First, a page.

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nil illegitimo carburimdum(?)/carbunmdum

English translation: Don´t let the bastards get you down

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GLOSSARY ENTRY (DERIVED FROM QUESTION BELOW)
Latin term or phrase:nil illegitimo carburimdum(?)/carbunmdum
English translation:Don´t let the bastards get you down
Entered by: Chris Rowson
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11:23 Mar 15, 2002
Latin to English translations [Non-PRO]
Tech/Engineering
Latin term or phrase: nil illegitimo carburimdum(?)/carbunmdum
A comment accompanying a letter from an aeronautical engineer
Dave Dale
Don´t let the bastards get you down
Explanation:
The correct form is "Illegitimis non carborundum".

The joke is that carborundum looks like a good Latin gerundive, reminiscent of real quotes from ancient Romans, in which case it would be beautiully idiomatic.

But it is actually the 20th C English name of a mineral and not Latin at all. The word "illegitimus" is also doubtful as classical Latin.

The phrase was invented by some English classical scholar during the 2nd WW. Nice sense of humour.

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Note added at 2002-03-15 13:14:38 (GMT)
--------------------------------------------------

I note the aeronautical engineer knows something about Latin: behind the distortions of copying, it is still perceptible that he has correctly singularised the original form \"illegitimis\" to \"illegitimo\". So the translation should, in this case read \"Don´t let the bastard get you down\", only one bastard, presumably specific.
Unless you like John´s \"grind\", when correspondingly.
Selected response from:

Chris Rowson
Local time: 06:46
Grading comment
4 KudoZ points were awarded for this answer

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Summary of answers provided
5 +1Don't let the bastards get you down!
Sven Petersson
5Don't let the bastards grind you downJohn Kinory
4 +1Don´t let the bastards get you downChris Rowson


  

Answers


5 mins   confidence: Answerer confidence 5/5 peer agreement (net): +1
Don't let the bastards get you down!


Explanation:
Implicit in answer.


    My geriatric brain.
Sven Petersson
Sweden
Local time: 06:46
Native speaker of: Native in SwedishSwedish, Native in EnglishEnglish
PRO pts in pair: 18

Peer comments on this answer (and responses from the answerer)
agree  flaviofbg: And by the way, it is "fake" Latin
0 min
  -> Yes indeed!

neutral  John Kinory: See below re carborundum
1 hr
  -> Agree!
Login to enter a peer comment (or grade)

11 mins   confidence: Answerer confidence 4/5Answerer confidence 4/5 peer agreement (net): +1
Don´t let the bastards get you down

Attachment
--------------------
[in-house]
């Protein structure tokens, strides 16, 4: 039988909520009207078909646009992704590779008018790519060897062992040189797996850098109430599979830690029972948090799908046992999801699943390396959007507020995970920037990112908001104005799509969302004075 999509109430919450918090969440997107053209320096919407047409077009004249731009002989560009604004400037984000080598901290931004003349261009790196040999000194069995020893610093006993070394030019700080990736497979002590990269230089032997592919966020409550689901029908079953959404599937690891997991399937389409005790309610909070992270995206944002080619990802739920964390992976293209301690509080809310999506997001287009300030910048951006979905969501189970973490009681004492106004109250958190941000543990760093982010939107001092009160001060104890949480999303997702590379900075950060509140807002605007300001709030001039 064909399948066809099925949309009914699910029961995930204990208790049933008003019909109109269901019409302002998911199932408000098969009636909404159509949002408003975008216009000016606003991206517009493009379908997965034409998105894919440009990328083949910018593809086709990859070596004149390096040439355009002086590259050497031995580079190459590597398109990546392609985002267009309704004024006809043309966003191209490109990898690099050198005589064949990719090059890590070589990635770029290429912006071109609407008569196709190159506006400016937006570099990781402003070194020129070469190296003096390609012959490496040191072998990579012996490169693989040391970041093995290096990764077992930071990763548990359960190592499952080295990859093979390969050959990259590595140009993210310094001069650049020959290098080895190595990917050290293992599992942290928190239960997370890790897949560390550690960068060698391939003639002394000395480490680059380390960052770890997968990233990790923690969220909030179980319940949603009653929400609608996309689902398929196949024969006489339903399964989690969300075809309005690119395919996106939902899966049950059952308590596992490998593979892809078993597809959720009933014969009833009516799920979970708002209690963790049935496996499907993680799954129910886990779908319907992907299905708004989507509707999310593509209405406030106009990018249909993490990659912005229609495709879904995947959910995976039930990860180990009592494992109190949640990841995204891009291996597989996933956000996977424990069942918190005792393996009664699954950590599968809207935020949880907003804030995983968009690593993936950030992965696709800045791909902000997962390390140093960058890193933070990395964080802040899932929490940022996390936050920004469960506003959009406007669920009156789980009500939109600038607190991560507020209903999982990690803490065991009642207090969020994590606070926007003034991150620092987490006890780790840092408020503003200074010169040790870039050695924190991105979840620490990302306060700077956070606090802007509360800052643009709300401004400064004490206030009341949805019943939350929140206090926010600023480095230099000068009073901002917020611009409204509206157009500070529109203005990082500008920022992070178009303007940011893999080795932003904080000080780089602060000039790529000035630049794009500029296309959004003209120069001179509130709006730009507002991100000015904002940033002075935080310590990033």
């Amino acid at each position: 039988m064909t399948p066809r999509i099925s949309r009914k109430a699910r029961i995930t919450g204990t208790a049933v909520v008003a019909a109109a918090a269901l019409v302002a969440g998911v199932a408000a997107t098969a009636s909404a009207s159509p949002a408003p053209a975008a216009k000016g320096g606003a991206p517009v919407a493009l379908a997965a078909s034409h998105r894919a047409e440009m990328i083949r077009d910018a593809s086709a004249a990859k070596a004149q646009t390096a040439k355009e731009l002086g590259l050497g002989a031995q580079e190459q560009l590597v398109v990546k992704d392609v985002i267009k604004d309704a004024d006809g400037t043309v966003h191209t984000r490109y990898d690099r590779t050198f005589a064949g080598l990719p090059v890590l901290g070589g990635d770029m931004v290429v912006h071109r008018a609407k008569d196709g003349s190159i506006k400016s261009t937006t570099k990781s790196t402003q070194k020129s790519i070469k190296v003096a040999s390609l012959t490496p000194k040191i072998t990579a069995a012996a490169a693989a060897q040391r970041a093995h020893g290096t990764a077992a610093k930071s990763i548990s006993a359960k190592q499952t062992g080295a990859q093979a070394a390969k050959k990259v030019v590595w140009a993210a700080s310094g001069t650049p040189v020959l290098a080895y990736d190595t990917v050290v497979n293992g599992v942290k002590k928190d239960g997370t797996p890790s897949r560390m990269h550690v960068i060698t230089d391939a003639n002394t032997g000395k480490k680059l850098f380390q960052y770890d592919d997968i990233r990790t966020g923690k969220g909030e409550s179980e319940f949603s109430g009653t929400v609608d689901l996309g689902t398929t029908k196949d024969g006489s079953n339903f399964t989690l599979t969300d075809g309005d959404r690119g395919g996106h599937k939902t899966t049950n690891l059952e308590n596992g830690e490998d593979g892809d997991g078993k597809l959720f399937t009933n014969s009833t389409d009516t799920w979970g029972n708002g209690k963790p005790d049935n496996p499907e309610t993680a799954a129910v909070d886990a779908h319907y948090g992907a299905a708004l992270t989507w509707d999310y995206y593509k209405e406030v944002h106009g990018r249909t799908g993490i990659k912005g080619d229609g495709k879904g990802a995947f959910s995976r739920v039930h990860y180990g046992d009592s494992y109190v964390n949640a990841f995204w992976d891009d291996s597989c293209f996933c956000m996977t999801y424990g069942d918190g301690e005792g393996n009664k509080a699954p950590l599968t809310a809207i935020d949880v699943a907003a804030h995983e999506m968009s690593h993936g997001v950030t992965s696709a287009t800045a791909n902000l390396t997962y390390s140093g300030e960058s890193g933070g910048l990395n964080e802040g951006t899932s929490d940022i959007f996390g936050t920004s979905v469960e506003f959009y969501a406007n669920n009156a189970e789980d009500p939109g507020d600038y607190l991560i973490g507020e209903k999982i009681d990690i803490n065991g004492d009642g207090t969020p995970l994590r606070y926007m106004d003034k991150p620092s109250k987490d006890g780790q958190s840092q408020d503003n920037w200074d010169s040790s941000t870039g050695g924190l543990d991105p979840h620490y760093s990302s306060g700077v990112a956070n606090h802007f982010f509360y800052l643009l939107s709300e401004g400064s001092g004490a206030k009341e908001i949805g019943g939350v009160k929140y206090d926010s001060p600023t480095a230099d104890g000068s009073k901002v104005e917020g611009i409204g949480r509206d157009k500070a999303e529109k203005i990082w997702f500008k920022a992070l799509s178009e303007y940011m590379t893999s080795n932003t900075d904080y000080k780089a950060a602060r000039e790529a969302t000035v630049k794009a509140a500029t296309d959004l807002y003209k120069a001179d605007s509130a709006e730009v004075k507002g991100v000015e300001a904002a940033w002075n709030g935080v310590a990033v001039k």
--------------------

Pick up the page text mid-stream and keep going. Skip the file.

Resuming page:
Explanation:
The correct form is "Illegitimis non carborundum".

The joke is that carborundum looks like a good Latin gerundive, reminiscent of real quotes from ancient Romans, in which case it would be beautiully idiomatic.

But it is actually the 20th C English name of a mineral and not Latin at all. The word "illegitimus" is also doubtful as classical Latin.

The phrase was invented by some English classical scholar during the 2nd WW. Nice sense of humour.

--------------------------------------------------
Note added at 2002-03-15 13:14:38 (GMT)
--------------------------------------------------

I note the aeronautical engineer knows something about Latin: behind the distortions of copying, it is still perceptible that he has correctly singularised the original form \"illegitimis\" to \"illegitimo\". So the translation should, in this case read \"Don´t let the bastard get you down\", only one bastard, presumably specific.
Unless you like John´s \"grind\", when correspondingly.

Chris Rowson
Local time: 06:46
Native speaker of: Native in EnglishEnglish
PRO pts in pair: 49

Peer comments on this answer (and responses from the answerer)
neutral  John Kinory: See below re carborundum
59 mins

agree  Kemal Mustajbegovic: Yes, yes, yes ... and we have this ...hm..."one"... on a board at least once a fourthnight.
1 hr
  -> Yes, I´ve seen it oince already, and I´ve not been here two weeks yet.
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1 hr   confidence: Answerer confidence 5/5
Don't let the bastards grind you down


Explanation:
nil = don't
illegitimo = bastards
carborundum = abrasive mineral

Yes, fake Latin :-)

The joke is that carborundum is an abrasive substance, used in engineering; hence the 'grind' bit.

--------------------------------------------------
Note added at 2002-03-15 15:19:34 (GMT)
--------------------------------------------------

Chris is right:
Don\'t let the bastard (Head of Production, Head of Accounts, VP S&M ... [G]) grind you down.

John Kinory
Local time: 05:46
PRO pts in pair: 7
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